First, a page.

It’s hard to be objective when talking about the remarkable documentary “Life Itself” as a critic who admired it’s subject very much, the world’s most famous film aficionado Roger Ebert, as I imagine it has been for many sitting down to review this film. Director Steve James, of “Hoop Dreams” and” The Interrupters” fame, takes us through the life of Mr Ebert, but also manages to be the benefactor of opportunistic timing as he takes the audience all the way through the end of his subject’s life as well. The stories of his long lasting feud that eventually turned to friendship with co-host Gene Siskel, his public speaking and movie deconstructions along with the love of his life Chaz, who he met at 50, are all examined, but they are juxtaposed between the documenting of the final months of Ebert’s life, caught on film by James himself.
Life Itself is at times heart wrenching, inspiring and revelatory throughout the film as James never shies away from Ebert’s very combative and unlikeable side, showing us a true portrait of the entire man. Starting off as a brash, outspoken and over confident young man, who at 21 inherited his movie review column at the Chicago Sun-Times that he never let go over the next 46 years, Ebert also quickly became an out of control alcoholic. Winning his Pulitzer Prize at a young age did not help either, as James examines all this material and shows us a much darker and angry Roger Ebert, light years away from the one most of the public knew. (more…)
Fashion photographer Patrick (Kentucker Audley) tells his friends/colleagues Sam (AJ Bowen) and Jake (Joe Swanberg), correspondents for media giant Vice, about the strange letter he receives from his estranged sister Caroline (Amy Seimetz) and it sets in motion events that will change the lives of all of them. The trio decide her story, and the story of the “sober commune” she is living at, would be a great subject for a documentary. Patrick reunites with his serene, former wild child, sister while Sam and Jake investigate why members of the isolated community have followed their mysterious leader known simply as “Father” off American soil. Extremely skeptical at first, the guys slowly come around to the at least respect group’s utopian claims, until the cracks below the surface reveal a different picture all together.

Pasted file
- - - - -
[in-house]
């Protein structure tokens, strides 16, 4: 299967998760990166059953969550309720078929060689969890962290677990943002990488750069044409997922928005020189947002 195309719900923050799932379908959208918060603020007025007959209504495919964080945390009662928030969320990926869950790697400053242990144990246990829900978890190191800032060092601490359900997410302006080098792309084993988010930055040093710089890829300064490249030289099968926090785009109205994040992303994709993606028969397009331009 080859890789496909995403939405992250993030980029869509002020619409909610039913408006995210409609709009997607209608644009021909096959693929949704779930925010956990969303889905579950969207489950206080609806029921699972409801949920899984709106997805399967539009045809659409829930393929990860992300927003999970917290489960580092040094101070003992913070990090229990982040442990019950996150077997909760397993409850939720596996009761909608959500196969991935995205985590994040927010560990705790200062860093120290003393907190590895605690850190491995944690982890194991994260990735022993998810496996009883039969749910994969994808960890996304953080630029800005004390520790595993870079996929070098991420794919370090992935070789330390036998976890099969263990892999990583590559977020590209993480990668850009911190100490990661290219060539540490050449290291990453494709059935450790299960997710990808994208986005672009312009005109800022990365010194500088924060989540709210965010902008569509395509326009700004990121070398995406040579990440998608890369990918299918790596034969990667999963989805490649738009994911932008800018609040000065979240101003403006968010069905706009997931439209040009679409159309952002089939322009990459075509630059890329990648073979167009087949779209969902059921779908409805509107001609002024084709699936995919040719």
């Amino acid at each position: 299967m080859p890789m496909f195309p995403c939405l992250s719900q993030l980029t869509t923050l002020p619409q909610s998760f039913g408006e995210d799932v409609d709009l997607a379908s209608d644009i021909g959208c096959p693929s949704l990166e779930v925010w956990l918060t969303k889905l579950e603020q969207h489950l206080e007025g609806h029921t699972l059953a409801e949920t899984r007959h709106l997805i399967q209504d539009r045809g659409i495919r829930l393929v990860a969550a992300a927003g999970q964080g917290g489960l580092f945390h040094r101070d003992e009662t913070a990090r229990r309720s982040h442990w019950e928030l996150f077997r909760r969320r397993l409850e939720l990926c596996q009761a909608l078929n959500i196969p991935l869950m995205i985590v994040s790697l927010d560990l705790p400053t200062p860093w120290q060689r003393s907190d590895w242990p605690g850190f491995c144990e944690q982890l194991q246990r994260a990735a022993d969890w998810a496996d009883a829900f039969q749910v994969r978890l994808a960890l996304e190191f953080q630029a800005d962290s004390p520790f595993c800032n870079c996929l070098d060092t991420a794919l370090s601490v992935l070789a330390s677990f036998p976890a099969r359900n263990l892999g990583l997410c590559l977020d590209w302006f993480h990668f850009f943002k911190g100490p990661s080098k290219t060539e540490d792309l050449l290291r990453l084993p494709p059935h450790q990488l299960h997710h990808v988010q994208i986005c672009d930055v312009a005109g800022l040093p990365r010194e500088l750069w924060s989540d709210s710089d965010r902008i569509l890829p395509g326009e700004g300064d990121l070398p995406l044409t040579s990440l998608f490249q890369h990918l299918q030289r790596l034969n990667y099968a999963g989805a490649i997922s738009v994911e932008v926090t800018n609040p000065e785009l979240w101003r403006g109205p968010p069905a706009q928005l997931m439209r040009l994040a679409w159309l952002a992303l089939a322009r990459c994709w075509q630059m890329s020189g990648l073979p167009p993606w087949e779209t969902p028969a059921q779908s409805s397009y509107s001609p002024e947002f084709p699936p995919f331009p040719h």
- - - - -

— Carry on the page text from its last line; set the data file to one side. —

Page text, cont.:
As we have come to expect from Ti West, The Sacrament starts off with a fiercely methodical pace, building his characters and setting before adding in the many layers of creeping dread. The film kicks into gear, and does not let up until the end, with the first introduction of Father (a brilliantly menacing Gene Jones). Jones dominates the screen from the first second he appears, His Father is consciously measuring every twitch and calculating every body movement as the answers he gives and speeches he delivers are all meant to dissuade any truth while enamoring himself to his flock. The interview between the journalist and Father, which occurs live in front of the whole commune, is just another exercise of control and power for Father as he keeps his entire flock in the palm of his hand. The script and dialogue are extremely well written with Father’s double talk and rhetoric, making the insane actions of the third act feel believable. (more…)
Director Lukas Moodysson adapts his wife Coco’s graphic novel “We Are The Best”, a story about three young misfits girls growing up in early 1980’s Stockholm, determined to start their own punk band. The trio consists of mohawk-sporting live wire Klara (Mira Grosin), her spiky haired best friend Bobo (Mira Barkhammar) and their newest recruit the shy, god fearing classical guitar-playing outcast from their school Hedvig (Liv LeMoyne). Hedvig manages to help the best friends become competent as a band, despite having no instruments or discernible musical talent from the start. The trio eventually have their inseparable nature threatened by the discovery of some boys that share the same desire for punk music that the girls do.
We Are the Best relies heavily on the performances of its 3 young ingénues and the girls are up to the task. In particular Mira Grosin’s Klara is fantastic as a domineering personality that overpowers the shy and soft spoken Bobo, Grosin infects Klara with an unstoppable spirit that draws audiences in form the very start. It a very accomplished performance from a young actress, who like the rest of the trio of girls, is making her feature film debut. In an equally impressive yet completely different low key performance Barkhammar is perfectly cast as Bobo, the heart of the film and the character that goes through the biggest transformation, as she delivers real emotional impact with Bobo finally starting to ask and fight for what she really wants